Texas Supreme Court Ruled on March 23 that Coating Manufacturer Should Proceed with Its Appeal of TCEQ Emission Credits Decision
The Texas Supreme Court ruled on March 23 that coating manufacturer AC Interests LP should be allowed to proceed with its appeal TCEQ decision, saying that the law left the consequences of delay ambiguous. The majority found that, since the TCAA did not spell out how to interpret the time limit for providing notice, the proper interpretation is the time limits are directory and not mandatory. That is, the suit should not be dismissed even if notice was served late.
AC Interests, which was formerly American Coatings LP, initially filed an action in state court in December 2014 after the TCEQ denied its application for certification of the emission credits. AC Interests argued it deserved the credits because it had complied with TCEQ standards and earned them by “emitting fewer toxins into the … air.”
The company filed the appeal of the agency’s decision within the time frame and hand-delivered a copy of the appeal to the TCEQ two days later. However, it didn’t serve official notice to the agency until 58 days after filing, the decision said. The trial court then threw out the case based on the delay, a decision that was upheld on appeal.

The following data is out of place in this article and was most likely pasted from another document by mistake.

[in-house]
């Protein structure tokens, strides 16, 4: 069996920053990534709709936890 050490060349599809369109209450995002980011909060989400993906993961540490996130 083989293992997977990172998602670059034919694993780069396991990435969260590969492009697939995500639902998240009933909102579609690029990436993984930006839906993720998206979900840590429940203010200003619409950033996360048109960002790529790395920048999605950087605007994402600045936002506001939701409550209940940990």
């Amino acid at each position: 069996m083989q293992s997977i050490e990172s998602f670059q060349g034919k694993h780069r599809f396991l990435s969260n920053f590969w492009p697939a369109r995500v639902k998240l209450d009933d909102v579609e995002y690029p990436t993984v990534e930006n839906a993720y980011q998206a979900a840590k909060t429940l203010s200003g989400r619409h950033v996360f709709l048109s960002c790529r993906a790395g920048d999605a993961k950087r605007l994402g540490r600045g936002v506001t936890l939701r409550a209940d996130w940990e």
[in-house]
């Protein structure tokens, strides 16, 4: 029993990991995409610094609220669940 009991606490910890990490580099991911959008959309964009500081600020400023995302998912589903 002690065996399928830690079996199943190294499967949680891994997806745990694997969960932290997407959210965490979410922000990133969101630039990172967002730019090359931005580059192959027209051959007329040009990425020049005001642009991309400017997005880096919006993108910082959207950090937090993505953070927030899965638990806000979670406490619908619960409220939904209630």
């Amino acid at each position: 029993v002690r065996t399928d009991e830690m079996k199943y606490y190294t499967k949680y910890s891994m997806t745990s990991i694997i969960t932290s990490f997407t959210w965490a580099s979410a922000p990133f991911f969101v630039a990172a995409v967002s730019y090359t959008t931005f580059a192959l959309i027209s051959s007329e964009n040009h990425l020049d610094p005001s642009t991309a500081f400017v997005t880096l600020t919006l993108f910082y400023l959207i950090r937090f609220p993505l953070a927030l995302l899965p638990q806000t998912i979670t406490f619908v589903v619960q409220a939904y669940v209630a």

The Texas Supreme Court disagreed. Both the majority and the dissent acknowledged that there are no solid criteria for determining whether a statutory provision was directory or mandatory. The majority concluded that, since the legislature had not spelled out a consequence for missing its deadline, the deadline should be directory. The majority added, even if mandatory, that did not necessarily mean that the consequence should be the outright dismissal of the suit.
AC Interests is represented by C. William Smalling III of The Law Office of C. William Smalling PC. The case is AC Interests LP v. TCEQ, case number 16-0260, in the Supreme Court of Texas.